Tunisian Traditional Durum Wheat Varieties

Slow Food Presidium

Tunisia

La Manouba

Cereals and flours

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Tunisian Traditional Durum Wheat Varieties

Grains, particularly durum wheat and barley, have been a fundamental component of Tunisian agriculture and food for centuries: couscous was already a traditional Amazigh dish, and Tunisia was even, according to legend, matmouret rouma, the granary of Rome. Even today, derived food products such as couscous, bread and pasta are associated with rituals of communion and sharing that give the grain strong symbolic and communal values.
Unfortunately, many of the traditional varieties have been lost, replaced by more productive but less nutritious ones that require significant chemical fertilizer inputs to the detriment of the soil and the entire ecosystem.
Nevertheless, in northern Tunisia, in the highlands between Tebourba, Nefsa, Jendouba, el Kef, Siliana, and Zaghouane, one can still find farms that cultivate, select, and guard some traditional varieties of cereals, along with olive groves, legumes, vegetables, bees, and small herds of cows and goats.
In particular, three traditional varieties of durum wheat-Mahmoudi, Chili, Biskri-characterized by high size and amber, glassy grains-are grown in these areas.
The grains yield semolina, an ingredient in couscous, bread, and borghul (steamed, dried, and crushed wheat). In addition, for centuries, women have handed down recipes for making pastas such as hlalam (similar to trofie), nwasser (for soup) and rechta (a kind of noodle, flat and eggless).
The Chili variety is among the oldest, but very few farmers still grow it, on small plots in hilly areas or on slopes not easily accessible to mechanical means. Compared to modern varieties, Chili has a much taller stem; at one time, it was used to make mats with which the walls of pits dug in the ground and intended precisely for grain storage were lined. The Biskri variety is distinguished by its very light amber grains, white glumes and black barbs. It has a reputation for being a very drought-resistant variety and also for producing excellent semolina.
The Mahmoudi variety, on the other hand, was selected in the early 1900s for its nutritional value and its resistance to drought and black wheat rust. It is grown mainly in hilly areas: some soils are flat (and therefore allow the use of machinery, such as threshing machine); others, however, are characterized by steep slopes and do not allow the use of agricultural means. In these cases the cultivation technique is completely manual, from planting to harvesting.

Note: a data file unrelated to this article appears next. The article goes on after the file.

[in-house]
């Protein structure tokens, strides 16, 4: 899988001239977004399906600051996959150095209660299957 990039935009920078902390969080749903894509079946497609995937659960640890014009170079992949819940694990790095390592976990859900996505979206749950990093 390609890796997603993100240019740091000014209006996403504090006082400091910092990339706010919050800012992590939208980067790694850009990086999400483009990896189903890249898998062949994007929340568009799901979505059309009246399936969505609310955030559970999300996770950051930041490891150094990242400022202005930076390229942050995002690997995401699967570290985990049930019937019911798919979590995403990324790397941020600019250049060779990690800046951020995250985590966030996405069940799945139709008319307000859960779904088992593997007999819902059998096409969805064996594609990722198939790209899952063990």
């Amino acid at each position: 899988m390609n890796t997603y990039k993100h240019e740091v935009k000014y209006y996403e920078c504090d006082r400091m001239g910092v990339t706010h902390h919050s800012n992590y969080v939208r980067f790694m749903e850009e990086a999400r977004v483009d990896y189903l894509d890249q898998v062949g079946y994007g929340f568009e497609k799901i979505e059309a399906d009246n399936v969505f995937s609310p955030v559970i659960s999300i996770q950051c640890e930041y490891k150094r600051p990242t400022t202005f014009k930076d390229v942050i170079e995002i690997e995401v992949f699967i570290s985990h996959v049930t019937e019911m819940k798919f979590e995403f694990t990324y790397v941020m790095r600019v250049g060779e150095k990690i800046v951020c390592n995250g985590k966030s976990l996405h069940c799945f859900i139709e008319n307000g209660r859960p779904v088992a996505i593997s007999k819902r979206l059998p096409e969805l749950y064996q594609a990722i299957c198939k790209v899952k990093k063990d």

No chemical fertilizers or pesticides are used in the fields, and to prevent soil depletion, wheat is rotated with legumes.
The cultivation of these traditional varieties and the associated cultivation techniques allow the presidium producers to maintain soil fertility and preserve these difficult soils from erosion.

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The main objectives of the Presidium are to protect ancient wheat varieties in the highlands of north-central Tunisia and to create a community of producers and processors who transform the semolina into durum wheat couscous and various types of traditional pasta. This project aims to reactivate a local micro-economy, giving due recognition to the communities' agricultural labor and artisanal processing, while safeguarding biodiversity, land and local culture.

Production Area.
Manouba, Zaghouane, Jendouba, Bizerte, Siliana, Kasserine
Youssef hamouda, Zaghouane

Mohamed Chtiba, Zaghouane

Hamouda Daagi Manouba

Chedly Mestiri, Beja

Dhaoui Wahabi, Beja
Presidium coordinator
Habib Ayeb
tel. +33652308968
habib.ayeb1@gmail.com
The main objectives of the Presidium are to protect ancient wheat varieties in the highlands of north-central Tunisia and to create a community of producers and processors who transform the semolina into durum wheat couscous and various types of traditional pasta. This project aims to reactivate a local micro-economy, giving due recognition to the communities' agricultural labor and artisanal processing, while safeguarding biodiversity, land and local culture.

Production Area.
Manouba, Zaghouane, Jendouba, Bizerte, Siliana, Kasserine
Youssef hamouda, Zaghouane

Mohamed Chtiba, Zaghouane

Hamouda Daagi Manouba

Chedly Mestiri, Beja

Dhaoui Wahabi, Beja
Presidium coordinator
Habib Ayeb
tel. +33652308968
habib.ayeb1@gmail.com

Territory

StateTunisia
RegionLa Manouba

Other info

CategoriesCereals and flours